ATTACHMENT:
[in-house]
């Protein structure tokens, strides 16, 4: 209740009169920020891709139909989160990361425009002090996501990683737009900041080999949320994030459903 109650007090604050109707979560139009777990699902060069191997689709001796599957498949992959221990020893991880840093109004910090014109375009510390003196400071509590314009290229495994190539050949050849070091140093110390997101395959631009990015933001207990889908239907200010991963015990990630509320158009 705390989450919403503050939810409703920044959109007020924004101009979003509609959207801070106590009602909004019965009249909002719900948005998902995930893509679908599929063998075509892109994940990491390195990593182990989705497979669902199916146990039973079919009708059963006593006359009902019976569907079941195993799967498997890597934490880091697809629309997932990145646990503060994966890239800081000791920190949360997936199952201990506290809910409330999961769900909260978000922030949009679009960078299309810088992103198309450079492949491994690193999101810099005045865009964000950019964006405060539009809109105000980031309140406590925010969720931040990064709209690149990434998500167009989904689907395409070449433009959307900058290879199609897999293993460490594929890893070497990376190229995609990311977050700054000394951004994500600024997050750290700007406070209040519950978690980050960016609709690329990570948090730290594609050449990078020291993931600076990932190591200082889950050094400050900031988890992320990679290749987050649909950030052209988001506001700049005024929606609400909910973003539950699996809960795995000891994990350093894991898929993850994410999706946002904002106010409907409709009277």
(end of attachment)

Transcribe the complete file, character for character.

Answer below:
[in-house]
């Protein structure tokens, strides 16, 4: 209740009169920020891709139909989160990361425009002090996501990683737009900041080999949320994030459903 109650007090604050109707979560139009777990699902060069191997689709001796599957498949992959221990020893991880840093109004910090014109375009510390003196400071509590314009290229495994190539050949050849070091140093110390997101395959631009990015933001207990889908239907200010991963015990990630509320158009 705390989450919403503050939810409703920044959109007020924004101009979003509609959207801070106590009602909004019965009249909002719900948005998902995930893509679908599929063998075509892109994940990491390195990593182990989705497979669902199916146990039973079919009708059963006593006359009902019976569907079941195993799967498997890597934490880091697809629309997932990145646990503060994966890239800081000791920190949360997936199952201990506290809910409330999961769900909260978000922030949009679009960078299309810088992103198309450079492949491994690193999101810099005045865009964000950019964006405060539009809109105000980031309140406590925010969720931040990064709209690149990434998500167009989904689907395409070449433009959307900058290879199609897999293993460490594929890893070497990376190229995609990311977050700054000394951004994500600024997050750290700007406070209040519950978690980050960016609709690329990570948090730290594609050449990078020291993931600076990932190591200082889950050094400050900031988890992320990679290749987050649909950030052209988001506001700049005024929606609400909910973003539950699996809960795995000891994990350093894991898929993850994410999706946002904002106010409907409709009277």